Alpine Flower Notes: Great Yellow Gentian

Great Yellow Gentian

Great yellow gentian – Gentiana lutea

From June until August, the great yellow gentian makes an impressive sight standing tall in alpine pastures. Many members of the gentian family are subtle and discreet, producing small, delicate, purple-blue flowers. Not this one! It grows over a metre high and gives a dazzling display of bright yellow blooms.

Throughout history, the roots have been used to make both medicinal tonics and bitter liqueurs.

Suze

The plant is known for its bitter roots, which are used to make Suze, a bitter French aperitif made in the Pyrenees since 1889. The drink shares its yellow colour with the flowers and is definitely an acquired taste. Made from a mixture of wild and farmed gentians, the process involves macerating the roots in alcohol for over year before pressing them in a factory designed by Gustav Eiffel.

King Gentius

The Gentiana lutea and the gentian family take their names from King Gentius, who used the plant’s medicinal properties to cure his army of a plague. Gentius was the last king of the Ardiaei, a tribe in Illyria, from 181-168BC. Illyria was the name given by the Romans and Greeks to the western region of the Balkan peninsula. The lands of the Ardiaei extended through modern-day Albania and Montenegro at the start of Gentius’ reign. Although initially a successful military leader, Gentius’ alliance with Macedon against the Romans led to his downfall. After his defeat in 168BC, Southern Illyria came under Roman rule while Gentius and his family lived out their days as Roman prisoners in Iguvium.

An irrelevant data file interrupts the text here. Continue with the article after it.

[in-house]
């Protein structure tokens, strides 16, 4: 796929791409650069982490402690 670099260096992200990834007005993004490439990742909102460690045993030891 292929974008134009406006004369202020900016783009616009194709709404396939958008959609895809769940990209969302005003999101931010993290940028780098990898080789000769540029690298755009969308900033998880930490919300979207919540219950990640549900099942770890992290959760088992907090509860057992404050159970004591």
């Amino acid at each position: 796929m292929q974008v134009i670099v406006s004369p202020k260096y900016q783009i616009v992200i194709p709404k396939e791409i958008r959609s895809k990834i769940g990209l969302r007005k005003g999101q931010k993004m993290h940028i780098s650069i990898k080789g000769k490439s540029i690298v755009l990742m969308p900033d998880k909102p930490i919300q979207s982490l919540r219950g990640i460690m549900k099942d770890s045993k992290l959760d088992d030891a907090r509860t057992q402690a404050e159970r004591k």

Identification

This tall plant has large, ribbed leaves which grow in pairs from a straight central stalk. The plant typically grows up to 1.2 metres high. The flowers are grouped in rings around the bases of the upper leaves.
It is found in meadows up to 2500 metres of altitude across the Alps and other mountain ranges of central and southern Europe.

Before flowering it can be confused with the poisonous White False Helleborine (Veratrum album). This latter plant has similar large ribbed leaves, but they grow alternately rather than in pairs. After flowering the green blooms are quite different from the yellow ones of the gentian. The Helleborine’s toxins were once used to produce poisoned spear heads, so confusing it with gentian root could be a deadly mistake.

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